With 97% of adults owning a phone, 53% of those being smart phones, and 29% saying their cell phone is the one thing they can’t live without, it’s understandable that we spend lots of time on our phone. From text messaging, to emails, to a variety of apps, to even still calling on occasion, cell phones are quickly becoming the epicenter of social world.
As the importance of the cell phone increases, the amount of time used on the phone increases. And anything that takes much of your time can help increase or decrease your productivity. Have thought about how your phone is laid out recently? Do you organize your phone as often as you organize your desk or your calendar? Does your phone help you stay organized and productive or hinder you?
Learn why decluttering your phone can increase your productivity in these six simple steps.
Don’t be afraid to delete apps.
If you’re like me, you download every app your friends tell you about or that I read about on blogs like this. I’m always looking for new, great apps that will help me be productive and help me solve problems. I’ve also found that 90% of these apps don’t meet my needs. So when that’s decided, I delete them. I suggest you to declutter your phone. It only has so much valuable real estate. Make sure you only keep the apps you use, or instead of making you more productive, they will slow you down.
Keep your inbox clean.
If you check your mail on your phone, keep your mailbox clean and organized. The goal of any mailbox should be to keep the inbox clean. Take action on your emails immediately or put them in a folder based on priority to get to when you’re your computer or tablet and have more time. You can save hours when you need to be really productive if you curate your email box with your phone in real time.
Create an organization system that makes sense for you.
Does your phone screen homepage have the apps that you use each and every day? If not, put them there. While each smartphone system does it differently, the most important apps should get the prime real-estate. After that, sort your apps by category and sort most used to the top, prime spots within the category. The more time you spend looking for an app, the less productive it makes you! And those games? Make them hard to get to! They are time suckers!
Keep your calendar synched, up-to-date, and clean.
Does your calendar have every one of your Facebook friend’s birthdays, every holiday, each days sunrise time, or any other number of extra data that junks up your calendar?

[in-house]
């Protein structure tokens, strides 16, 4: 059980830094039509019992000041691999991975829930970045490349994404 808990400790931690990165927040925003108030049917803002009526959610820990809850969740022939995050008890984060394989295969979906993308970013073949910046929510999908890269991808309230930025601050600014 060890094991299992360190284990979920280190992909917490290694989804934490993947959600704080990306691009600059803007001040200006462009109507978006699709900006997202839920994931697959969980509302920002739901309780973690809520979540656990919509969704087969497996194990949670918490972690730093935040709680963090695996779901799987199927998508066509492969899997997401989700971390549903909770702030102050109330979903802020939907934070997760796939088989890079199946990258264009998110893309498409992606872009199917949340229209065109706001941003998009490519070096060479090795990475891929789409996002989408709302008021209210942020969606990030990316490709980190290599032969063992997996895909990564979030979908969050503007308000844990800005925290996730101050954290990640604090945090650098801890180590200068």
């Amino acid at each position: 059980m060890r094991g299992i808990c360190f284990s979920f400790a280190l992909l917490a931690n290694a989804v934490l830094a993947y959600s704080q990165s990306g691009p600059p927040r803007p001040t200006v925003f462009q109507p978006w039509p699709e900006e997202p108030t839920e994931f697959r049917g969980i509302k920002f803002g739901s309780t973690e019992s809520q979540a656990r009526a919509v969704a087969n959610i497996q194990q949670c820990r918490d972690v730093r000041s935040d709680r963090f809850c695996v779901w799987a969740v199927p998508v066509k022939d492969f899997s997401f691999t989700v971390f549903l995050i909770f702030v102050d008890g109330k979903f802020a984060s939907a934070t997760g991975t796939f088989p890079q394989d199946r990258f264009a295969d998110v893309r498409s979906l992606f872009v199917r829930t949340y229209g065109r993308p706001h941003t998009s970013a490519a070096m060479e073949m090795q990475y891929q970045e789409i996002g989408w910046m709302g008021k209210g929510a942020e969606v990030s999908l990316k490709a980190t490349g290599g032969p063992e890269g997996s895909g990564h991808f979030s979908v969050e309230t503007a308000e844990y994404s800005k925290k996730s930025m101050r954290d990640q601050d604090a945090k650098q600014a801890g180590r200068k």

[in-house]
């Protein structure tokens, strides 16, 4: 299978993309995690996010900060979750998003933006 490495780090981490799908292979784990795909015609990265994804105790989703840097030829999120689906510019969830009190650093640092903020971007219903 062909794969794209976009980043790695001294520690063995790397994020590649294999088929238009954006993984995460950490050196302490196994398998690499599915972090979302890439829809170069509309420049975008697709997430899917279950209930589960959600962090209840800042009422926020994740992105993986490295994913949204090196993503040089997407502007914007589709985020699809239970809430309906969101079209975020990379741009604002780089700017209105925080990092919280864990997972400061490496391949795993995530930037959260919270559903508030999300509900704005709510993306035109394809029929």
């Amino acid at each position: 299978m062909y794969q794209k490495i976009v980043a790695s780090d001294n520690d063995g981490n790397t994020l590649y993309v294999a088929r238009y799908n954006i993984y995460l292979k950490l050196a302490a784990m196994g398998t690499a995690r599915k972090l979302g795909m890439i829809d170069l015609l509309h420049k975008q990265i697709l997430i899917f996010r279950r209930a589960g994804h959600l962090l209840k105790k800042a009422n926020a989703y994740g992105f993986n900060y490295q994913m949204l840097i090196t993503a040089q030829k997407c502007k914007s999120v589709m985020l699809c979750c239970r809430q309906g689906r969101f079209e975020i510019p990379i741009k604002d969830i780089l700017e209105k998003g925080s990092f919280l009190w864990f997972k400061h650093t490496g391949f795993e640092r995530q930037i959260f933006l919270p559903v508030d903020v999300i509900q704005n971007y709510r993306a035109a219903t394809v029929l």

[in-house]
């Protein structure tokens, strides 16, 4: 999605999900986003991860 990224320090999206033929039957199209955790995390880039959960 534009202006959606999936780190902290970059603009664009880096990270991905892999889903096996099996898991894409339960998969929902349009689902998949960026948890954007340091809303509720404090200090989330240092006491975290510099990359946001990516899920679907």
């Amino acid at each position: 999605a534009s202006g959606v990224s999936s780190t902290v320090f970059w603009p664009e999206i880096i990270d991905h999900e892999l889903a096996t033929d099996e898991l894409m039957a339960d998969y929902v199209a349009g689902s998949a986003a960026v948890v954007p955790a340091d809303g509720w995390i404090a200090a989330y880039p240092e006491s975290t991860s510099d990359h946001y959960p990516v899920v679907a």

These extras may have seemed like a good idea when you added them, but they make your calendar too busy. Your calendar can be a powerful tool to keep your productive. At a quick glance, you should get an idea of how your day shapes up and what you need to accomplish. Anything that hinders that goal needs to be cut immediately.
Prune your push notifications & automatic messages.
Do you really need 8 different news sources telling you the same info? Do you need every game you’ve ever downloaded reminding you that you haven’t played in 8 hours?
Go to your settings and turn off push notifications for the apps that are un-important. Checking your phone takes valuable time towards productivity. If you’re getting tons of push notifications each and every day, you’ll spend too much time checking and not enough time doing.
Use alerts & notifications correctly.
One of the most powerful tools that most smartphones possess is a robust notification and alert system. These alarms don’t have to just be used to a second wake up call! Schedule an alert two hours before for your doctors visit or set a reminder to call you friend after an important interview. But don’t over-do it! If you find your over-scheduling, this is a perfect opportunity to declutter. Alerts & notifications are only useful if they remind you to take action. If not, they are just hinder productivity and create more noise.
A phone can be a great tool to help with productivity. Decluttering your phone on a consistent basis will help you be more productive and make your life that much easier.
Featured photo credit: Stephan Geye via flickr.com
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